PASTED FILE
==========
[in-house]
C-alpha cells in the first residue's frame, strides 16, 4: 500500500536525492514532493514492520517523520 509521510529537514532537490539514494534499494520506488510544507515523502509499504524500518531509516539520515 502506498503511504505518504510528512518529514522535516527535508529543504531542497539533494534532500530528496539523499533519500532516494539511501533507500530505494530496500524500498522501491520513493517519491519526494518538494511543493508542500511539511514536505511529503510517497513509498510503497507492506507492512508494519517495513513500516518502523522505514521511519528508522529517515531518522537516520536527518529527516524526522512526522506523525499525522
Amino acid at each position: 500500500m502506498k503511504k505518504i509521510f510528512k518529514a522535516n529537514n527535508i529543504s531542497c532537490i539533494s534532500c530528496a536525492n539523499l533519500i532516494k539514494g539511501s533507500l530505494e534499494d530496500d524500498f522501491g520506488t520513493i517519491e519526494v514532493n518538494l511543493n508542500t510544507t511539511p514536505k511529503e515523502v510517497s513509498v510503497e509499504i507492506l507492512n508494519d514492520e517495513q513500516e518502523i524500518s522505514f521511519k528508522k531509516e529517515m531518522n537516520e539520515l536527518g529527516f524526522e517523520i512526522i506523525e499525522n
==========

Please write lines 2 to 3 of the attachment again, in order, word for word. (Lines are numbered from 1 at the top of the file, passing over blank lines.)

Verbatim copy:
C-alpha cells in the first residue's frame, strides 16, 4: 500500500536525492514532493514492520517523520 509521510529537514532537490539514494534499494520506488510544507515523502509499504524500518531509516539520515 502506498503511504505518504510528512518529514522535516527535508529543504531542497539533494534532500530528496539523499533519500532516494539511501533507500530505494530496500524500498522501491520513493517519491519526494518538494511543493508542500511539511514536505511529503510517497513509498510503497507492506507492512508494519517495513513500516518502523522505514521511519528508522529517515531518522537516520536527518529527516524526522512526522506523525499525522
Amino acid at each position: 500500500m502506498k503511504k505518504i509521510f510528512k518529514a522535516n529537514n527535508i529543504s531542497c532537490i539533494s534532500c530528496a536525492n539523499l533519500i532516494k539514494g539511501s533507500l530505494e534499494d530496500d524500498f522501491g520506488t520513493i517519491e519526494v514532493n518538494l511543493n508542500t510544507t511539511p514536505k511529503e515523502v510517497s513509498v510503497e509499504i507492506l507492512n508494519d514492520e517495513q513500516e518502523i524500518s522505514f521511519k528508522k531509516e529517515m531518522n537516520e539520515l536527518g529527516f524526522e517523520i512526522i506523525e499525522n